The oceans and deserts of Vija Celmins are monochrome patterns of pencil marks and brush strokes - no landmarks, just abstract surfaces. She may have looked at particular sites but the artworks only reproduce her photographs, or photographs taken by others - landscape at two removes. Their sources are hidden in titles like Untitled (Desert) and Untitled (Ocean). Nevertheless, the patience and attention needed to make her art seems to ask questions about how closely we attend to the world and really spend time in a particular environment. Observational drawing has a long history - Briony Fer cites the examples of Dürer's Large Piece of Turf and Ruskin's advice in The Elements of Drawing in her essay in Vija Celmins: To Fix the Image in Memory (ed. Gary Garrels). But art of this kind is closer to still life than landscape. Celmins' drawings of the sea are each 'a graphic rendering of a ready-made image and not a record of the vastness of the ocean.'
A page from Vija Celmins: To Fix the Image in Memory showing moon drawings from 1968-9
One sentence from another essay in this book by Russell Ferguson particularly struck me. In discussing Celmins' early paintings he suggests that 'T.V. (1964) shows an everyday object from the studio - a television set - but a very contemporary one: this is probably one of the earliest representations of a TV in painting.' If this is true it is remarkable to think that art can have ignored such an important object in people's lives for twenty years. One could also say that in the late sixties Celmins was one of the first artists to depict the landscape of the moon, although her drawings of NASA photographs are clearly at second hand, deliberately reproducing the blurring and imperfections in the source images. In this way they are quite different from the pastel drawing John Russell made nearly two centuries earlier using a telescope, which despite the vast distance was based on direct observation.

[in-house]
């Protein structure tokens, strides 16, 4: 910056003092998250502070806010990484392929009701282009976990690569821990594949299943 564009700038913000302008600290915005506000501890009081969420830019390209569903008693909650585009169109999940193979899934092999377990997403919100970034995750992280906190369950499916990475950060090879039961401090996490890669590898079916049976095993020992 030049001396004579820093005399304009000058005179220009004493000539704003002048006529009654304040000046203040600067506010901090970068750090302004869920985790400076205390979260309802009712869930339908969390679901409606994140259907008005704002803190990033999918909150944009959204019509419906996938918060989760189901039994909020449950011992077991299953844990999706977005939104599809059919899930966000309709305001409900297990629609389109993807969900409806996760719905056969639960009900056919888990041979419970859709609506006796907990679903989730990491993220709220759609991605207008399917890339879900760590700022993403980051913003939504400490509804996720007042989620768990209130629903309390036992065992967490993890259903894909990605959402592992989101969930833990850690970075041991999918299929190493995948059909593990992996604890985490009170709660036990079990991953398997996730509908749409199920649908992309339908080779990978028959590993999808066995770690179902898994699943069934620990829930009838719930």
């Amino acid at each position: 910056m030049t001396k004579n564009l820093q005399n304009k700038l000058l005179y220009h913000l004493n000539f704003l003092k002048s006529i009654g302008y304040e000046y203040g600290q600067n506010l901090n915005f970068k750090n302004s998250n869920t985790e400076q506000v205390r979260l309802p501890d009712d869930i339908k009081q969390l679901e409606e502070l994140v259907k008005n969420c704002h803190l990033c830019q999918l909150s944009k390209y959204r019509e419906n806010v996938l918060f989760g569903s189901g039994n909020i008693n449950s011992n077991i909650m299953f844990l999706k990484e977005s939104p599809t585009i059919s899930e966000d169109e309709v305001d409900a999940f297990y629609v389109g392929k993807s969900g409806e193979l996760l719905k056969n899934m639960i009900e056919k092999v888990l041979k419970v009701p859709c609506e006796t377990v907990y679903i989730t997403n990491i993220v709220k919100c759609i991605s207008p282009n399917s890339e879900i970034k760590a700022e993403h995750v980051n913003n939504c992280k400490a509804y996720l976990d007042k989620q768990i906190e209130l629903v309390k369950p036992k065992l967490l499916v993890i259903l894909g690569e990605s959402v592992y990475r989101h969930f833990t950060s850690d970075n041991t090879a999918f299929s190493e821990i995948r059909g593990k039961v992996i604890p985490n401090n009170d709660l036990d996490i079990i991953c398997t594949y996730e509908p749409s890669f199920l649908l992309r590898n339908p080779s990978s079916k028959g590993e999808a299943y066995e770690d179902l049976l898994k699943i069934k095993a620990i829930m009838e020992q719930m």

John Russell, The Face of the Moon, 1793-97